Throughout, we learn the many ways that leaders like former Secretaries of State Madeleine Albright and George Schultz and Marine Brigadier General Stephen Cheney have worked to call attention to the deep connection between security and climate change. And yet their warnings have often fallen on deaf ears, because some people still don't accept that climate change is happening.

In what may be the film's most memorable comment, former army officer and artillery tank driver Michael Breen points out that if 99 percent of intelligence experts told him there was an ambush ahead, he would listen—he wouldn't say there was a 1 percent chance of no ambush. In this age of consequences, the film suggests, we cannot afford to ignore the vast majority of scientists' warnings. And yet, Breen later argues, we're not even engaging in the first line of defense.

The story ends with a call to action. Just as the precise future of climate change impacts is unpredictable, so too is the human potential to rise to the challenge. Wrapping up with a veritable PSA for renewables and for programs that connect veterans with clean energy jobs, the film closes with the reminder that there is still time left to act. And time is the one resource we can't replenish.

What now? Watch the trailer. Read The Tropic of Chaos, which outlines the convergence of poverty, violence and climate change; and or the Union of Concerned Scientists' report on sea rise and naval bases. Learn about the Solar Ready Vets project.

By Bruce Lieberman

Anyone who's taken a road trip knows how intensely the sun can beat down on the roadway. Could all those rays be converted to solar power?

Scott and Julie Brusaw said yes. This husband and wife team are the founders of Idaho-based company Solar Roadways. They created a system of solar panels coated with bulletproof glass that can replace pavement. It's not an unprecedented idea: both the Netherlands and France are researching solar roadways. But they have not yet been tried in the U.S.

The Brusaws just installed their first pilot project in Sandpoint, Idaho. And they are working with the Missouri Department of Transportation on a project at a rest stop on Route 66.

Brusaw: "We're hoping to be mass-manufacturing toward the end of next year and I expect to see them on residential roads probably in two to three years."

Solar Roadways

Skeptics worry about the durability of the panels and also the expense of producing and maintaining them.

But the Brusaws said the roads will pay for themselves over time by generating clean energy that can be delivered and sold to consumers.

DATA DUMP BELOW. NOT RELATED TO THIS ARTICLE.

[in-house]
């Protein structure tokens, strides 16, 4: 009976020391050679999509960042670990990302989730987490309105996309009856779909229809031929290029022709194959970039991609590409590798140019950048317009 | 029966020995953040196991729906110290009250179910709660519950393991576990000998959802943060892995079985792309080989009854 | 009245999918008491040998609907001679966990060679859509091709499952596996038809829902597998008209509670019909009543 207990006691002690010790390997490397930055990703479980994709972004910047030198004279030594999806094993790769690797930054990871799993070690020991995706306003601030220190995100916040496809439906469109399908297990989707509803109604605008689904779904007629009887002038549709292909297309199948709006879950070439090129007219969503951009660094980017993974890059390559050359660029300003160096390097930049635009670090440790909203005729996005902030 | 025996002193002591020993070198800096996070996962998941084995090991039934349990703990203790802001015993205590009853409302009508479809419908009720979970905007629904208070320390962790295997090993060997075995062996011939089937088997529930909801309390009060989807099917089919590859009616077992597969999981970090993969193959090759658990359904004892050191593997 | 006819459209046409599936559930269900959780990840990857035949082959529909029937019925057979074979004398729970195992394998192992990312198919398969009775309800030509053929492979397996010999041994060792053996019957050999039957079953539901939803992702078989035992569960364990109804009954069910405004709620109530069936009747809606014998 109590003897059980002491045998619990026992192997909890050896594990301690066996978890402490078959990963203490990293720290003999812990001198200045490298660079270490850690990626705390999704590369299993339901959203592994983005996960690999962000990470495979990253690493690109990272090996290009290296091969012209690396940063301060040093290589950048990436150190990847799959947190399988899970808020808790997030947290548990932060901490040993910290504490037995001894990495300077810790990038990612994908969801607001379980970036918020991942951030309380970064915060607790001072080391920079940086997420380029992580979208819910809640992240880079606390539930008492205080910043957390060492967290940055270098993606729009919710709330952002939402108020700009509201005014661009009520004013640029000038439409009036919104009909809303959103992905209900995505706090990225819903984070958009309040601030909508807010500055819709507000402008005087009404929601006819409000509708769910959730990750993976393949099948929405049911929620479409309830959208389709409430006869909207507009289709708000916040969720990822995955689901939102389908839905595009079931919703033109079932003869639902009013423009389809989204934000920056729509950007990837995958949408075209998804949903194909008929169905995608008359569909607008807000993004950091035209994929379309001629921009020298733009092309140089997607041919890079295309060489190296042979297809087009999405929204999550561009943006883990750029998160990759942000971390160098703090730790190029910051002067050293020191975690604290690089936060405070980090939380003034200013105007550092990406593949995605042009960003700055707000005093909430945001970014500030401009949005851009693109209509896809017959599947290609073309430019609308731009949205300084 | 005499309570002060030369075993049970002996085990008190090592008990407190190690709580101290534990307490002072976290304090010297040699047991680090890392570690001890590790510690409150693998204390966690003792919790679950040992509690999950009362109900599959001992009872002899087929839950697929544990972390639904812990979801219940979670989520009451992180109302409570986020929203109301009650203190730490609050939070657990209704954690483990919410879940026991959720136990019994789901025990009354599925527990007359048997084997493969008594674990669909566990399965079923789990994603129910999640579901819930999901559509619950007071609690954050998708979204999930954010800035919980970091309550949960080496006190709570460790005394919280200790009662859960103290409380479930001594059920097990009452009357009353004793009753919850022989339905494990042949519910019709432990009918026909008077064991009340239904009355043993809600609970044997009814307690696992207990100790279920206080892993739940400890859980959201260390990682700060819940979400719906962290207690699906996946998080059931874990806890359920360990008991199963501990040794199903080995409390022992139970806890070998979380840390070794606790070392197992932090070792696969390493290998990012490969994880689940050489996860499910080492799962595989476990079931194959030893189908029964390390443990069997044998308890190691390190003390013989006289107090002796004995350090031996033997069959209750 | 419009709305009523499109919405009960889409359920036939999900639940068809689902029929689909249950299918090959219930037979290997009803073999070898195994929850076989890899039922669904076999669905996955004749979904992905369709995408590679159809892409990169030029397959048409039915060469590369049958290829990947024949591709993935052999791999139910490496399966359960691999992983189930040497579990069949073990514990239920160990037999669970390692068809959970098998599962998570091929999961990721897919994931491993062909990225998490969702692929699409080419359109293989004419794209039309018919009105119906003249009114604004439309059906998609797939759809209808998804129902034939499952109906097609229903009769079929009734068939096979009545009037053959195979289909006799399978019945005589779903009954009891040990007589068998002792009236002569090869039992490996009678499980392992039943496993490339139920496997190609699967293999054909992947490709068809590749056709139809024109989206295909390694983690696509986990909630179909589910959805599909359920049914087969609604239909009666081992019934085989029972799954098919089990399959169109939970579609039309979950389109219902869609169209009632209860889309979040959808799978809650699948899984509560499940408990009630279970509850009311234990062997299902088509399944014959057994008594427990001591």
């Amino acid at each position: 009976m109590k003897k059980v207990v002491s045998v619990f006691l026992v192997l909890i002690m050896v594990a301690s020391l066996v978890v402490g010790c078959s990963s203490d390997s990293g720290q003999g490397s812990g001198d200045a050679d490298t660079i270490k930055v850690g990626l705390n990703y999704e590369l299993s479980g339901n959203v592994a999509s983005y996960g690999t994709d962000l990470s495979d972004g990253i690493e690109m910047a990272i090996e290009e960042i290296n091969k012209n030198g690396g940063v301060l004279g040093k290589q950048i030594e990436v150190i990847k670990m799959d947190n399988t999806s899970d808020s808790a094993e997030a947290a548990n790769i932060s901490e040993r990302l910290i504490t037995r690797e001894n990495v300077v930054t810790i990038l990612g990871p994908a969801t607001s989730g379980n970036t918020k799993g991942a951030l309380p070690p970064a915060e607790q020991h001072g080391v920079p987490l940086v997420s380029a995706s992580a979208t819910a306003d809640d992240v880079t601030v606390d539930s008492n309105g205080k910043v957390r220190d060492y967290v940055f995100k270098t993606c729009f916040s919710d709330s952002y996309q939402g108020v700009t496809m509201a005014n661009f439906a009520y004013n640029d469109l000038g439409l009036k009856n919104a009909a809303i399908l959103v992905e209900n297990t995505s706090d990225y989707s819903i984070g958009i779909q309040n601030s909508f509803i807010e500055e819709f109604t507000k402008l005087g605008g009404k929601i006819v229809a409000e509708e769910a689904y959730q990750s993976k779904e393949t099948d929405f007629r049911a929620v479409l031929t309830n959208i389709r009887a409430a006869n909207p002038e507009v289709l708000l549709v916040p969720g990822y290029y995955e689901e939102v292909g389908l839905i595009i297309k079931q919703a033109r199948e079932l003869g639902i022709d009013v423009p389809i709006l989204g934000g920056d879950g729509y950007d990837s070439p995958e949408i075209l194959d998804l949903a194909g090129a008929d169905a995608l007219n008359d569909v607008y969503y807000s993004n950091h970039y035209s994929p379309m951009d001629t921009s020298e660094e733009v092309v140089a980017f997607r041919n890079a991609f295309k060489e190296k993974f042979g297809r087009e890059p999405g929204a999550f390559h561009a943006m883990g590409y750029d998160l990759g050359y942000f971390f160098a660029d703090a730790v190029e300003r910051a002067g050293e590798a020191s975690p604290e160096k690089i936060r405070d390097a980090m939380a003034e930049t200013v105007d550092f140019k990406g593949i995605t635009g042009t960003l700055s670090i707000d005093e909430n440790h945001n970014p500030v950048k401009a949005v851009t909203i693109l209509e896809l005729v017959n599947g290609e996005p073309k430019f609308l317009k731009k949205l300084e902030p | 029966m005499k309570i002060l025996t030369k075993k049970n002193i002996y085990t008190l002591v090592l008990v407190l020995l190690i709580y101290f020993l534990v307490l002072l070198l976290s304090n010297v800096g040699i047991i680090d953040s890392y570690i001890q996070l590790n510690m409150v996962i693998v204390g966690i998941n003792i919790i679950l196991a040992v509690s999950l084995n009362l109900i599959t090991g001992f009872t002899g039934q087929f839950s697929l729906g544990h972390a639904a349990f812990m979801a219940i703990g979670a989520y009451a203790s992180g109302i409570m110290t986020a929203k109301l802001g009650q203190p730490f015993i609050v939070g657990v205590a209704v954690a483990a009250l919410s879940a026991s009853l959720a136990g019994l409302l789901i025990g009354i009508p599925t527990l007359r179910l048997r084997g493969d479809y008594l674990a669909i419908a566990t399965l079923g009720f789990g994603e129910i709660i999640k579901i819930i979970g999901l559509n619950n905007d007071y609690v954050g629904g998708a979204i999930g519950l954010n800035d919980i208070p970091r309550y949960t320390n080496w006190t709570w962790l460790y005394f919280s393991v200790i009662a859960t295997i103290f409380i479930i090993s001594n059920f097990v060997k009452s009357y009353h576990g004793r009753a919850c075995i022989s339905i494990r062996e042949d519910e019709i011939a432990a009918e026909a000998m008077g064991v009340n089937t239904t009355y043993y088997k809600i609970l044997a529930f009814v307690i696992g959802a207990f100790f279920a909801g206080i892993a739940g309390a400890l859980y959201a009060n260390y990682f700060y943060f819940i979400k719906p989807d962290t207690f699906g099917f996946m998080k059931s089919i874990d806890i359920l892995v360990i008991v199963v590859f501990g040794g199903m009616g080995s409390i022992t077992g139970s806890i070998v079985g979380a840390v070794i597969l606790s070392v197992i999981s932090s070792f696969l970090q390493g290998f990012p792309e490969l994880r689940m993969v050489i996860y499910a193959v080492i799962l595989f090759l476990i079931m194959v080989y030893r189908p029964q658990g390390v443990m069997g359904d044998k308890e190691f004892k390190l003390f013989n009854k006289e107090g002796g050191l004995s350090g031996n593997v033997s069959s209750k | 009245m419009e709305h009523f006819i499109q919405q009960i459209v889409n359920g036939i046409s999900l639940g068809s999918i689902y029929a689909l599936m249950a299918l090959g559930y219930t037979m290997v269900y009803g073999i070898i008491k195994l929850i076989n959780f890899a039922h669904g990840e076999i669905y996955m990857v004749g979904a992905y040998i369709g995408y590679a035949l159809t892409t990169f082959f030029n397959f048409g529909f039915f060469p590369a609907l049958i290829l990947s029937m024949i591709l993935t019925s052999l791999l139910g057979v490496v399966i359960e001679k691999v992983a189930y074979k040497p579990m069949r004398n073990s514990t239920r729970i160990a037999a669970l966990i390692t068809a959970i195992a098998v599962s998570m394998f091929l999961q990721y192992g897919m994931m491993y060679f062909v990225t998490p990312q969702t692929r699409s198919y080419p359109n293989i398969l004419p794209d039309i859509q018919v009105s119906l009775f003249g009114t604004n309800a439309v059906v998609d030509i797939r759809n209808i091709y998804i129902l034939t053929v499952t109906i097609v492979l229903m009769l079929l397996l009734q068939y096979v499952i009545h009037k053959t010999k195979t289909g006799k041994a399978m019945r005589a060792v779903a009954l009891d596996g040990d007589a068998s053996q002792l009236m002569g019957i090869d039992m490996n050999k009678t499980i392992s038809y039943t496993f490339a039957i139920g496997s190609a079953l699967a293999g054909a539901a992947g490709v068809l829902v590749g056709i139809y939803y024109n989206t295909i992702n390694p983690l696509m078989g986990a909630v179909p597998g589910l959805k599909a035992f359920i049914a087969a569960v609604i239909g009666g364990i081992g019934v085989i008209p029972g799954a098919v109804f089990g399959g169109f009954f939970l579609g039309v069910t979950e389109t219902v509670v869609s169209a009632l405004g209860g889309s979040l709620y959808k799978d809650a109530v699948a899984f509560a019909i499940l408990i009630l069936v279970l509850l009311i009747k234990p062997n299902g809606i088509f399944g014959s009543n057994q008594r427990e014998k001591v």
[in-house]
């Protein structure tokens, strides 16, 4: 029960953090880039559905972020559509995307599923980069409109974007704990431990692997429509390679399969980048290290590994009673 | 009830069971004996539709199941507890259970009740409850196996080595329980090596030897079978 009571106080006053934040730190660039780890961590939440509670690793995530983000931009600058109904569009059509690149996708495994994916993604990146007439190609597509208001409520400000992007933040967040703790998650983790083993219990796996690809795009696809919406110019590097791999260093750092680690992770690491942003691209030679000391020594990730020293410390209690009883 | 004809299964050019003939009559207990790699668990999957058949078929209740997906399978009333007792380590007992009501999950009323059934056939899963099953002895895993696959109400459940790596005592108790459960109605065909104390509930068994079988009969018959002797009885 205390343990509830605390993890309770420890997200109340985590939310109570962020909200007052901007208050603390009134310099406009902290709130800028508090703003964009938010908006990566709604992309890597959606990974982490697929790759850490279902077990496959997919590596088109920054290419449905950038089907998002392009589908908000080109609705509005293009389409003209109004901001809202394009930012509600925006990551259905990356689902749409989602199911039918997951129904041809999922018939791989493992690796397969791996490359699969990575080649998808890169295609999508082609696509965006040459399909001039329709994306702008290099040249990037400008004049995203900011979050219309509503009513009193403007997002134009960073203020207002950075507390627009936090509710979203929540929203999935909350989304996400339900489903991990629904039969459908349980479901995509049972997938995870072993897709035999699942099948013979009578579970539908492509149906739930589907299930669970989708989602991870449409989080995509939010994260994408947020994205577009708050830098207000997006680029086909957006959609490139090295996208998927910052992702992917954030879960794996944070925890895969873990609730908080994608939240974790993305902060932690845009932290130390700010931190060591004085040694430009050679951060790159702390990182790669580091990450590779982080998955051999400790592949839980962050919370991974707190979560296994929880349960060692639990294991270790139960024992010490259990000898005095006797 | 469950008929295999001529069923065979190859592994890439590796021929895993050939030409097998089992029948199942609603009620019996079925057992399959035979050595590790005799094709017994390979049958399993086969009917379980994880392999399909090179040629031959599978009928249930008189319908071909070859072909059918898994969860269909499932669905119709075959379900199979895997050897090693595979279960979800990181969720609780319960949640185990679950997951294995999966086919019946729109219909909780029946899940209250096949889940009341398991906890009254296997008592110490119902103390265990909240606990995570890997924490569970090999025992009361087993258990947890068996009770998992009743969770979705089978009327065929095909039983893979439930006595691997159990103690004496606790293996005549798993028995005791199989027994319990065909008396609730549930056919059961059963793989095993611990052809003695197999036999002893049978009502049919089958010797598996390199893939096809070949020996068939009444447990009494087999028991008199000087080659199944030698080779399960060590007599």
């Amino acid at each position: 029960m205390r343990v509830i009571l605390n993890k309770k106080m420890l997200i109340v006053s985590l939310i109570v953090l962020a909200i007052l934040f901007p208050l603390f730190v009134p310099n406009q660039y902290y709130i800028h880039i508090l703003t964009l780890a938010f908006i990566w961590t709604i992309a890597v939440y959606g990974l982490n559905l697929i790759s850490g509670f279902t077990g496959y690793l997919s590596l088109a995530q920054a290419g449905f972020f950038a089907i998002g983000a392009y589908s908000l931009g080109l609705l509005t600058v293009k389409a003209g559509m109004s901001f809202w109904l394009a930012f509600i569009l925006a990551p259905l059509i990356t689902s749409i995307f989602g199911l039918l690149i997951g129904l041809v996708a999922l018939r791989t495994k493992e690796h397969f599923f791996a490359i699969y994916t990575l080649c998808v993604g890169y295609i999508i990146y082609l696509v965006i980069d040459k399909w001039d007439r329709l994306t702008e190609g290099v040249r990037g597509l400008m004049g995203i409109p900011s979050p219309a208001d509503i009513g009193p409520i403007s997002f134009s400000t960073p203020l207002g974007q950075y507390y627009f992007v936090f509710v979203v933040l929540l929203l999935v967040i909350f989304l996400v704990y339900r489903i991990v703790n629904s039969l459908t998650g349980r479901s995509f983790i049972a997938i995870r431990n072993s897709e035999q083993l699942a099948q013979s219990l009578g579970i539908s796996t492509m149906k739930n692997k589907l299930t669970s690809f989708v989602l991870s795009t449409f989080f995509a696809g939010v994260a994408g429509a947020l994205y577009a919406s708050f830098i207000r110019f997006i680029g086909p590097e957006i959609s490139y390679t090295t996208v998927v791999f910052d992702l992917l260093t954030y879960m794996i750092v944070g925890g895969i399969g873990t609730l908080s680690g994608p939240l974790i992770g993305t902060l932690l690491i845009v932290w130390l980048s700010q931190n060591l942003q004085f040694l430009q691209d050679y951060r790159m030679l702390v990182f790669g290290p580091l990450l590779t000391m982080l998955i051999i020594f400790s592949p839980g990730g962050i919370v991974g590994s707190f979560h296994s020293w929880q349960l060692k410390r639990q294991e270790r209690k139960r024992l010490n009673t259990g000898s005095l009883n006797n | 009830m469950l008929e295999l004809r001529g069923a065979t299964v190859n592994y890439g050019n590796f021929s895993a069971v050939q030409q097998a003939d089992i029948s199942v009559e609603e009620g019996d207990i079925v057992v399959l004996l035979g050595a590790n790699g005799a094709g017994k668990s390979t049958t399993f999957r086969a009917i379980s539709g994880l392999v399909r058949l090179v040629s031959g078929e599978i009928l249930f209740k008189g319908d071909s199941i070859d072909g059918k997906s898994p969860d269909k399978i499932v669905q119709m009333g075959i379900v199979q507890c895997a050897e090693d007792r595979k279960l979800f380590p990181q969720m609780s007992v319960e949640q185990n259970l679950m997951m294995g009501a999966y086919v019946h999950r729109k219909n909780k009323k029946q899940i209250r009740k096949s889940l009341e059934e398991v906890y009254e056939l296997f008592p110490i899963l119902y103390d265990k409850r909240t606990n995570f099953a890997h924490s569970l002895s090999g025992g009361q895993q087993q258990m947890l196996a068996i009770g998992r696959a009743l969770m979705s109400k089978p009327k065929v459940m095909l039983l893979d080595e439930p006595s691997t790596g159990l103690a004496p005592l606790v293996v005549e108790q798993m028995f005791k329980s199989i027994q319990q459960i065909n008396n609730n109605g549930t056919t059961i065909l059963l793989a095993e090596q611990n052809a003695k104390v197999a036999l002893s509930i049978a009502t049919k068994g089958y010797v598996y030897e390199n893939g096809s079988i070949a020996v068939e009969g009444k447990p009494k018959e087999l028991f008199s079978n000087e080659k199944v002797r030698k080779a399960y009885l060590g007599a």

Roads hold tremendous potential as sources of clean power. For example, the Brusaws said if every road in the U.S. was made of solar panels, we could produce three times more energy than we use as a country.

Reposted with permission from our media associate Yale Climate Connections.

By Diana Madson

While many nations are taking steps toward energy independence, Aruba is diving in.

In 2012, the small island nation pledged to transition to 100 percent renewable energy within eight years.

Justin Locke is director of the island energy program at the Carbon War Room, an international nonprofit. He said it makes sense for islands to switch to clean power.

The Vader Piet wind farm in Aruba.Justin Locke

"Islands currently pay some of the highest electricity prices in the world. At the same time, they also have some of the best renewable energy resources," added Locke.

Aruba's plan includes building new solar and wind farms, converting waste to energy, and working to increase energy efficiency.

The country is also pursuing creative new strategies to reduce power demands. For example, the utility company is working to provide air conditioning using ice that is produced at night when electricity costs are lower.

"Islands provide an incredible blueprint, or guiding light, for what a renewable economy could look like from a technical, financial, and regulatory perspective, because they are actually moving in that direction now," said Locke.

Today, Aruba gets nearly 40 percent of its energy from clean power and intends to reach 100 percent in several years.

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Reposted with permission from our media associate Yale Climate Connections.